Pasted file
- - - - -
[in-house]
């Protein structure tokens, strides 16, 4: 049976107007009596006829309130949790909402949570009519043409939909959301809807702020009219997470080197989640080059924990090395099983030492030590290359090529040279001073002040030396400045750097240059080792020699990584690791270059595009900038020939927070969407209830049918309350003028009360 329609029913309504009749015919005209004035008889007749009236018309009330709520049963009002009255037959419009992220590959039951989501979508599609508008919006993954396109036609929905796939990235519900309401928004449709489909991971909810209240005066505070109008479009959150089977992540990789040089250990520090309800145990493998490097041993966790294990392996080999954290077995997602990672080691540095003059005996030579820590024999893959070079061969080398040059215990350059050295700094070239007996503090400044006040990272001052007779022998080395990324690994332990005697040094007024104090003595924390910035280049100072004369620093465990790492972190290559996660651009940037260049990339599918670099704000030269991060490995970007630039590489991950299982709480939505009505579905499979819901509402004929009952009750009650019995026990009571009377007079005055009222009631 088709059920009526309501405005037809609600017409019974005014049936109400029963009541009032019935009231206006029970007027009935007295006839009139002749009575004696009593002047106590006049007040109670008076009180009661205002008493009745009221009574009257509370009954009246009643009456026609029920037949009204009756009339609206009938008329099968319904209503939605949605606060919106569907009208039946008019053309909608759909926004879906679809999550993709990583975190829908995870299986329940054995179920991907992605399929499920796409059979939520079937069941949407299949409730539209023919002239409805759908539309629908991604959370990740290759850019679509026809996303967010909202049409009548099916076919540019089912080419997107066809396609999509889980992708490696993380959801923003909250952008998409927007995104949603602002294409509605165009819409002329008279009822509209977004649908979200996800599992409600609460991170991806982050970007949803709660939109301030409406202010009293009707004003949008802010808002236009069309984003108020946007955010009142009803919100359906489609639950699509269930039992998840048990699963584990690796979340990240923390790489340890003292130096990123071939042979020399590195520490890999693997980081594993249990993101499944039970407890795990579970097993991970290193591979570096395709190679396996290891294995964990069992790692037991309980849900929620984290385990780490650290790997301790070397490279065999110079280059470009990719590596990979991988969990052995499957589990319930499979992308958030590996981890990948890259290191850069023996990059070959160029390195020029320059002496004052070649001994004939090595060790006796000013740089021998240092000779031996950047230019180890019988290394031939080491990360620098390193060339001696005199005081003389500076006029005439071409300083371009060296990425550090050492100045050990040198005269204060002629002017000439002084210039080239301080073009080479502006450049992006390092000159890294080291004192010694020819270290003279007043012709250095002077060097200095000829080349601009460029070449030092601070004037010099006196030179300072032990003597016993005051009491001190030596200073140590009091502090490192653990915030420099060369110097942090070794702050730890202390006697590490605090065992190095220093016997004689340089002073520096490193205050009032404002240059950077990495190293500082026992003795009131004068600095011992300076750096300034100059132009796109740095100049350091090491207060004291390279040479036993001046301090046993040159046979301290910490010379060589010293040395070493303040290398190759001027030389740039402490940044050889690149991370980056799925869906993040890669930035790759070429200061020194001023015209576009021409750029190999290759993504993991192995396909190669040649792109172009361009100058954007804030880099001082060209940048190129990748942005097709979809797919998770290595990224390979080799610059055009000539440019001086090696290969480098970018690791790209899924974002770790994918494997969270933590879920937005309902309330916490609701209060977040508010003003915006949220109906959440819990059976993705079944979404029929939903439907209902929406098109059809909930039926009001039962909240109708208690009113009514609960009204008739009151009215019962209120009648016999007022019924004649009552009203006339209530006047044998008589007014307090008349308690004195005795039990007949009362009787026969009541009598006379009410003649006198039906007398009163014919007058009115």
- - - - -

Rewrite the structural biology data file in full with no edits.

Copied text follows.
[in-house]
């Protein structure tokens, strides 16, 4: 049976107007009596006829309130949790909402949570009519043409939909959301809807702020009219997470080197989640080059924990090395099983030492030590290359090529040279001073002040030396400045750097240059080792020699990584690791270059595009900038020939927070969407209830049918309350003028009360 329609029913309504009749015919005209004035008889007749009236018309009330709520049963009002009255037959419009992220590959039951989501979508599609508008919006993954396109036609929905796939990235519900309401928004449709489909991971909810209240005066505070109008479009959150089977992540990789040089250990520090309800145990493998490097041993966790294990392996080999954290077995997602990672080691540095003059005996030579820590024999893959070079061969080398040059215990350059050295700094070239007996503090400044006040990272001052007779022998080395990324690994332990005697040094007024104090003595924390910035280049100072004369620093465990790492972190290559996660651009940037260049990339599918670099704000030269991060490995970007630039590489991950299982709480939505009505579905499979819901509402004929009952009750009650019995026990009571009377007079005055009222009631 088709059920009526309501405005037809609600017409019974005014049936109400029963009541009032019935009231206006029970007027009935007295006839009139002749009575004696009593002047106590006049007040109670008076009180009661205002008493009745009221009574009257509370009954009246009643009456026609029920037949009204009756009339609206009938008329099968319904209503939605949605606060919106569907009208039946008019053309909608759909926004879906679809999550993709990583975190829908995870299986329940054995179920991907992605399929499920796409059979939520079937069941949407299949409730539209023919002239409805759908539309629908991604959370990740290759850019679509026809996303967010909202049409009548099916076919540019089912080419997107066809396609999509889980992708490696993380959801923003909250952008998409927007995104949603602002294409509605165009819409002329008279009822509209977004649908979200996800599992409600609460991170991806982050970007949803709660939109301030409406202010009293009707004003949008802010808002236009069309984003108020946007955010009142009803919100359906489609639950699509269930039992998840048990699963584990690796979340990240923390790489340890003292130096990123071939042979020399590195520490890999693997980081594993249990993101499944039970407890795990579970097993991970290193591979570096395709190679396996290891294995964990069992790692037991309980849900929620984290385990780490650290790997301790070397490279065999110079280059470009990719590596990979991988969990052995499957589990319930499979992308958030590996981890990948890259290191850069023996990059070959160029390195020029320059002496004052070649001994004939090595060790006796000013740089021998240092000779031996950047230019180890019988290394031939080491990360620098390193060339001696005199005081003389500076006029005439071409300083371009060296990425550090050492100045050990040198005269204060002629002017000439002084210039080239301080073009080479502006450049992006390092000159890294080291004192010694020819270290003279007043012709250095002077060097200095000829080349601009460029070449030092601070004037010099006196030179300072032990003597016993005051009491001190030596200073140590009091502090490192653990915030420099060369110097942090070794702050730890202390006697590490605090065992190095220093016997004689340089002073520096490193205050009032404002240059950077990495190293500082026992003795009131004068600095011992300076750096300034100059132009796109740095100049350091090491207060004291390279040479036993001046301090046993040159046979301290910490010379060589010293040395070493303040290398190759001027030389740039402490940044050889690149991370980056799925869906993040890669930035790759070429200061020194001023015209576009021409750029190999290759993504993991192995396909190669040649792109172009361009100058954007804030880099001082060209940048190129990748942005097709979809797919998770290595990224390979080799610059055009000539440019001086090696290969480098970018690791790209899924974002770790994918494997969270933590879920937005309902309330916490609701209060977040508010003003915006949220109906959440819990059976993705079944979404029929939903439907209902929406098109059809909930039926009001039962909240109708208690009113009514609960009204008739009151009215019962209120009648016999007022019924004649009552009203006339209530006047044998008589007014307090008349308690004195005795039990007949009362009787026969009541009598006379009410003649006198039906007398009163014919007058009115």